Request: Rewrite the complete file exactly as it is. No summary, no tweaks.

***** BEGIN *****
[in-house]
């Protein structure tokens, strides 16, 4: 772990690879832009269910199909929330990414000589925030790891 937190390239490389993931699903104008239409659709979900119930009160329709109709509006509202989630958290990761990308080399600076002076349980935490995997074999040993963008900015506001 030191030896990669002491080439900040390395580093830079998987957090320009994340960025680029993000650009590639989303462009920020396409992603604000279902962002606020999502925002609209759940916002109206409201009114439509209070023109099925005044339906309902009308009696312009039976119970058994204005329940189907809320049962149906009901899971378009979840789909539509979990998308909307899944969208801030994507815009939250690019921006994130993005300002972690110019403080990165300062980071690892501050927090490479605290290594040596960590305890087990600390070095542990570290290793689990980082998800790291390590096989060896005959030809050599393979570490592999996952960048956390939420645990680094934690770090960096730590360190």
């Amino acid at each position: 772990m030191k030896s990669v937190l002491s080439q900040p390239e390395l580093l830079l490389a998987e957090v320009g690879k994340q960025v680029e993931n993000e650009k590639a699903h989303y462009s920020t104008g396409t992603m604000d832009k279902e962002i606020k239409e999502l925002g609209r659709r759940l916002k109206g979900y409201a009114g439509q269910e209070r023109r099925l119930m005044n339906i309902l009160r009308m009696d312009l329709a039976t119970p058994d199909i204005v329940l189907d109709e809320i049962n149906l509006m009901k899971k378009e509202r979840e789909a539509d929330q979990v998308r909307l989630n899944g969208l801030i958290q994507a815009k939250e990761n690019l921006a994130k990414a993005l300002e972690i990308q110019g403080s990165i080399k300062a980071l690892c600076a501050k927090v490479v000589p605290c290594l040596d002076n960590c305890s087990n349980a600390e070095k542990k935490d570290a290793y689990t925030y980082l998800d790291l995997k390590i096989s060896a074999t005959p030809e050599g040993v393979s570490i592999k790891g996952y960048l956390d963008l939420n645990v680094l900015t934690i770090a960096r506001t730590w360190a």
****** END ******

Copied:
[in-house]
């Protein structure tokens, strides 16, 4: 772990690879832009269910199909929330990414000589925030790891 937190390239490389993931699903104008239409659709979900119930009160329709109709509006509202989630958290990761990308080399600076002076349980935490995997074999040993963008900015506001 030191030896990669002491080439900040390395580093830079998987957090320009994340960025680029993000650009590639989303462009920020396409992603604000279902962002606020999502925002609209759940916002109206409201009114439509209070023109099925005044339906309902009308009696312009039976119970058994204005329940189907809320049962149906009901899971378009979840789909539509979990998308909307899944969208801030994507815009939250690019921006994130993005300002972690110019403080990165300062980071690892501050927090490479605290290594040596960590305890087990600390070095542990570290290793689990980082998800790291390590096989060896005959030809050599393979570490592999996952960048956390939420645990680094934690770090960096730590360190």
């Amino acid at each position: 772990m030191k030896s990669v937190l002491s080439q900040p390239e390395l580093l830079l490389a998987e957090v320009g690879k994340q960025v680029e993931n993000e650009k590639a699903h989303y462009s920020t104008g396409t992603m604000d832009k279902e962002i606020k239409e999502l925002g609209r659709r759940l916002k109206g979900y409201a009114g439509q269910e209070r023109r099925l119930m005044n339906i309902l009160r009308m009696d312009l329709a039976t119970p058994d199909i204005v329940l189907d109709e809320i049962n149906l509006m009901k899971k378009e509202r979840e789909a539509d929330q979990v998308r909307l989630n899944g969208l801030i958290q994507a815009k939250e990761n690019l921006a994130k990414a993005l300002e972690i990308q110019g403080s990165i080399k300062a980071l690892c600076a501050k927090v490479v000589p605290c290594l040596d002076n960590c305890s087990n349980a600390e070095k542990k935490d570290a290793y689990t925030y980082l998800d790291l995997k390590i096989s060896a074999t005959p030809e050599g040993v393979s570490i592999k790891g996952y960048l956390d963008l939420n645990v680094l900015t934690i770090a960096r506001t730590w360190a």